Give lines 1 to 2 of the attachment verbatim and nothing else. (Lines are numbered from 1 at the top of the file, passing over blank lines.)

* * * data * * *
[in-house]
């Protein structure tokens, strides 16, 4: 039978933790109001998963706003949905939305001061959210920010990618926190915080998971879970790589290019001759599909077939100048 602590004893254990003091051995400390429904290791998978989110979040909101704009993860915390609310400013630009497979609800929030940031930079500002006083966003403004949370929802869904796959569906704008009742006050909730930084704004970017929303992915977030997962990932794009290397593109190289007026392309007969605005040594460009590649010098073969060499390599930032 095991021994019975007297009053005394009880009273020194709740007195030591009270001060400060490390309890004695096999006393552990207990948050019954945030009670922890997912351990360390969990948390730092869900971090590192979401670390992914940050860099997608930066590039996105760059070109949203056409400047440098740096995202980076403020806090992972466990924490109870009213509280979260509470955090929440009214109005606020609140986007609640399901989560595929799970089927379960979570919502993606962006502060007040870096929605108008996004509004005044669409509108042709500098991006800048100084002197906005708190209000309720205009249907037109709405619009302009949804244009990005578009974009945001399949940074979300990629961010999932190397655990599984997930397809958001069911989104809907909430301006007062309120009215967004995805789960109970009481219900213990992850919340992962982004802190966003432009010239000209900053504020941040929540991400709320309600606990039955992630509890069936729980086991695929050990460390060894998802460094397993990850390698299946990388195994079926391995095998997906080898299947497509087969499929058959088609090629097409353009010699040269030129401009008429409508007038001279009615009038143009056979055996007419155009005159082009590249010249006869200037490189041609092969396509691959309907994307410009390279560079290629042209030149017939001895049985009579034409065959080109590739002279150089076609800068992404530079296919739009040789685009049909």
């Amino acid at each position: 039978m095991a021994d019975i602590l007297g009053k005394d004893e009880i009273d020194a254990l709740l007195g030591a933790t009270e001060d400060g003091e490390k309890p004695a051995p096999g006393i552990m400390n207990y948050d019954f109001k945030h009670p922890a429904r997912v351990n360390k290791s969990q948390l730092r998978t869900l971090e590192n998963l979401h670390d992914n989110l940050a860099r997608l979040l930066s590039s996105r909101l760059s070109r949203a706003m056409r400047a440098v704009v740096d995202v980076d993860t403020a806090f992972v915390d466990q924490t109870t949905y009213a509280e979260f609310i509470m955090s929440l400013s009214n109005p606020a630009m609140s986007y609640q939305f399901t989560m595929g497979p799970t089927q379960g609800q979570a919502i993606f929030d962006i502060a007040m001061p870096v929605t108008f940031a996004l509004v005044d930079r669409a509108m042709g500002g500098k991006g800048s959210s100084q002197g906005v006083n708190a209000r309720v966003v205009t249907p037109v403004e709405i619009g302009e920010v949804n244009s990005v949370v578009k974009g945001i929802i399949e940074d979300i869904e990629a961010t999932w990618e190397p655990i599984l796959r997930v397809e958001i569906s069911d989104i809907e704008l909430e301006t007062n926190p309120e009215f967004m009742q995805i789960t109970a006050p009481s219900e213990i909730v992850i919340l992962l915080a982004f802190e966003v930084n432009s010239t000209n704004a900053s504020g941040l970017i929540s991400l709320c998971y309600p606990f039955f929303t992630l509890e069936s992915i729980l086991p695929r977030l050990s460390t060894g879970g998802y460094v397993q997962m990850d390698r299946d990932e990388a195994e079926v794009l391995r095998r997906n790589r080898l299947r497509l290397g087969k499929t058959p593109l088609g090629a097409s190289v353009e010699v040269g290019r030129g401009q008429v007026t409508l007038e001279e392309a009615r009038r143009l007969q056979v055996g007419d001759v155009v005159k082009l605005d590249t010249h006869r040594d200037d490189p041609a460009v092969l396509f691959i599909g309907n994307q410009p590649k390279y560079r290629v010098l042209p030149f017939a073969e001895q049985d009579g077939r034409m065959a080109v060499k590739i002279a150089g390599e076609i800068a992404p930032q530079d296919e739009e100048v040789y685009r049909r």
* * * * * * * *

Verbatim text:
[in-house]
């Protein structure tokens, strides 16, 4: 039978933790109001998963706003949905939305001061959210920010990618926190915080998971879970790589290019001759599909077939100048 602590004893254990003091051995400390429904290791998978989110979040909101704009993860915390609310400013630009497979609800929030940031930079500002006083966003403004949370929802869904796959569906704008009742006050909730930084704004970017929303992915977030997962990932794009290397593109190289007026392309007969605005040594460009590649010098073969060499390599930032 095991021994019975007297009053005394009880009273020194709740007195030591009270001060400060490390309890004695096999006393552990207990948050019954945030009670922890997912351990360390969990948390730092869900971090590192979401670390992914940050860099997608930066590039996105760059070109949203056409400047440098740096995202980076403020806090992972466990924490109870009213509280979260509470955090929440009214109005606020609140986007609640399901989560595929799970089927379960979570919502993606962006502060007040870096929605108008996004509004005044669409509108042709500098991006800048100084002197906005708190209000309720205009249907037109709405619009302009949804244009990005578009974009945001399949940074979300990629961010999932190397655990599984997930397809958001069911989104809907909430301006007062309120009215967004995805789960109970009481219900213990992850919340992962982004802190966003432009010239000209900053504020941040929540991400709320309600606990039955992630509890069936729980086991695929050990460390060894998802460094397993990850390698299946990388195994079926391995095998997906080898299947497509087969499929058959088609090629097409353009010699040269030129401009008429409508007038001279009615009038143009056979055996007419155009005159082009590249010249006869200037490189041609092969396509691959309907994307410009390279560079290629042209030149017939001895049985009579034409065959080109590739002279150089076609800068992404530079296919739009040789685009049909």